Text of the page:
To be fair to Littlehampton it is a nice place, but it isn’t likely to set the world alight. However, every so often a gem can be found even in the sleepiest of locales. And while I suspect GLOO are not quite to the taste of the majority of the population where the more than 1/3 of the citizens are, not to mince words, “senior”, I am sure that they have a lot of fun annoying the neighbours.
Having said I am sure that those at the younger end of the age demographic can relate to the fun-loving threesome who positively thrust their debut album on an unsuspecting public back in 2018. That album “A Pathetic Youth” was a non-stop headbanger that spoke the language of the young working classes and looked to distract whatever life had to deal out. But this was no angry, angsty album, quite the opposite, the humour of the band shines through…the band are clearly serious musicians, but don’t take themselves too seriously.
It seems that the intervening three years have not dulled their sense of humour or seen them scale back in anyway from making music that is both in your face, and catchy as hell.
Their latest offering, “How Not to be Happy” is released August 27th and carries on from where the last album left off, providing another 30 minutes pure escapism, which I think is what the band were aiming for. Vocalist Thomas Harfield, who formed the band with brother Mark (drums) in 2017 had this to say about the writing process’
“I wrote these songs because I wanted to figure shit out in my life,” he adds. “But there’s enough people in the world saying, ‘Things are shit.’ And we all know they are. We wanted to be the voice that I don’t see anywhere else, that’s saying, ‘We know things are shit – but don’t we all really need a place to forget that for a while?”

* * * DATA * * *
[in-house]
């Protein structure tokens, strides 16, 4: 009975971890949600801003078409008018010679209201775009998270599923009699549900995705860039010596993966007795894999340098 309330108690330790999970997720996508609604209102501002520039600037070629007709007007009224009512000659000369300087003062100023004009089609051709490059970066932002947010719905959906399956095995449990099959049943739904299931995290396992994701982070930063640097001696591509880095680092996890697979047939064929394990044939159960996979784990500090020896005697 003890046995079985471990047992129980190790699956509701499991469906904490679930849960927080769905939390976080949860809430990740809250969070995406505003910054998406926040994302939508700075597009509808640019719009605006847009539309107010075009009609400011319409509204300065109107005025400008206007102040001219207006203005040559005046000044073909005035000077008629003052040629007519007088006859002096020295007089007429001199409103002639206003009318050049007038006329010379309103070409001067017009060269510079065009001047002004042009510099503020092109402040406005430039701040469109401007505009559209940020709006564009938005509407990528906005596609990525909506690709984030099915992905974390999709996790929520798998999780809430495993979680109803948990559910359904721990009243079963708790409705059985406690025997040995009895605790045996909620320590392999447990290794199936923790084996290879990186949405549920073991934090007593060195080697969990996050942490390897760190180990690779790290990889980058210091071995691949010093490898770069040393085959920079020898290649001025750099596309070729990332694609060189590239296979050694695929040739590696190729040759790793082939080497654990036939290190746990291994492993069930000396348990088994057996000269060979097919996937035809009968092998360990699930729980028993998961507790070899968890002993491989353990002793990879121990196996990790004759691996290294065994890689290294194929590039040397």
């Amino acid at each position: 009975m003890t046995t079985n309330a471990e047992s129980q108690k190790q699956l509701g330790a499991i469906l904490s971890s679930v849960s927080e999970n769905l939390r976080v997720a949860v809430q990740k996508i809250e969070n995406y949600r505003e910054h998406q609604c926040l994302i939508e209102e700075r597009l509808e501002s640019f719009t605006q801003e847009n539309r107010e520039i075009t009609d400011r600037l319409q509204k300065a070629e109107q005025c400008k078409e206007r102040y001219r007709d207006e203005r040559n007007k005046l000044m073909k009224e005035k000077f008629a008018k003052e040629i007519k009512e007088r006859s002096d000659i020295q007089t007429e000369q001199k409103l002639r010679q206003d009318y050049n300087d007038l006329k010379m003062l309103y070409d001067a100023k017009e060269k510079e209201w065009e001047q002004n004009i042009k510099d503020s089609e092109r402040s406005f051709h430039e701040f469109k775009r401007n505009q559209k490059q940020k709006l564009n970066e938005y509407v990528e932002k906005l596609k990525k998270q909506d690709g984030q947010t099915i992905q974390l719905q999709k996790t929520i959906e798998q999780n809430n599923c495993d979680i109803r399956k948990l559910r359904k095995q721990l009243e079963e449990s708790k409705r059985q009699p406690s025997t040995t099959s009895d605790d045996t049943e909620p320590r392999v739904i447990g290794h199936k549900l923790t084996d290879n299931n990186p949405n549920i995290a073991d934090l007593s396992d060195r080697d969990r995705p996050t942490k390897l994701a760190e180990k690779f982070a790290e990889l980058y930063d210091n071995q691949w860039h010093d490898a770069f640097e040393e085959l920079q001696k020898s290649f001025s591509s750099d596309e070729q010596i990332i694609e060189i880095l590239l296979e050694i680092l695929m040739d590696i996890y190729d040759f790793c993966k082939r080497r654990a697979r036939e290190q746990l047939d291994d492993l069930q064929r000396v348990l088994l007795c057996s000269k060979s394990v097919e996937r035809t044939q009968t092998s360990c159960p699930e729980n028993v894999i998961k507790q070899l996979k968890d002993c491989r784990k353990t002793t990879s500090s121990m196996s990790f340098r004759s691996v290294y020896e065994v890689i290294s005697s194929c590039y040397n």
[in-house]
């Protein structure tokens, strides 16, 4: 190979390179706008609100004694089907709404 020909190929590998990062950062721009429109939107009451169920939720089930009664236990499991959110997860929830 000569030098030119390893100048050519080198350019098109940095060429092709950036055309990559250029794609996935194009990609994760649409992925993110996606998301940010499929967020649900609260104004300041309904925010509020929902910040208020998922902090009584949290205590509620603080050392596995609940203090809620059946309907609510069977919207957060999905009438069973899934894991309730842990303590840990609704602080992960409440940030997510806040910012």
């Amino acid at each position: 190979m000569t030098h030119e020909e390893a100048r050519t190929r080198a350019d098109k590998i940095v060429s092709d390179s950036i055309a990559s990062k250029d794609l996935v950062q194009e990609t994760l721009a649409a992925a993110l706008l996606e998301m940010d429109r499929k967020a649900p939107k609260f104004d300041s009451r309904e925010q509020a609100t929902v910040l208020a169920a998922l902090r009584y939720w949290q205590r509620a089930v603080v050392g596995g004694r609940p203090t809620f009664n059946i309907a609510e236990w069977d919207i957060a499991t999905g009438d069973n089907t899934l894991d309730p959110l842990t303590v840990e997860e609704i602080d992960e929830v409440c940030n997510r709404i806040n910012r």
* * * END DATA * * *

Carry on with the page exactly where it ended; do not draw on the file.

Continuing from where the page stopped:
That process of “forgetting about it” gets a pounding start with “I Can’t Hear Myself Think” distorted guitars overlaid with Thomas’s gravelly vocals reminiscent of the great Noddy Holder of Slade, (perhaps the older Littlehampton residents should give them a listen after all ). This song slips seamlessly into the feel good “Ride”, BTW, if you haven’t done so already check out the video for this great number, it’s like the Red Hot Chilli Peppers meets The Monkees.
The frenetic pace is evident throughout the album. The almost anthemic “No One Gives a Fuck”, is destined to be a “pints in air” the crowd pleaser, when we are allowed to be in crowds and sing along again. “Take the Piss” and “Big Smoke” both work really well with the rugged vocals, in fact Big Smoke was my favourite track.
There are a couple of slower tracks, “Swimming in Your Sea” and “Permanent” which offer a breather, and also show a different side to the band, but I think GLOO are at their very best when then they are cranking it up.
The final track, Rizla feels almost like a bonus, with a not so subtle country vibe, an ode to those with no money in their pocket, living through the inevitable English rain, the perfect self-deprecating way to close out.
This is a fun album, and the band clearly had a blast making it, perhaps it was a distraction from the nonsense of the last 18 months
As drummer Mark puts it: “It doesn’t matter if it’s Stairway To Heaven – if it doesn’t feel GLOO when we’re in a room playing together, we’re not going to keep it.”
“When we’re playing a new song, we know it’s good if it’s making us laugh,” explains bassist Tom. “If we’re having fun playing it, that’s the sign of a good song to us”
If you are in the UK you have a few chances of catching them live through the middle of September with tickets available at Bandsintown
If you cant make it out to see them then you can follow them on their socials, or grab the album at their Bandcamp page.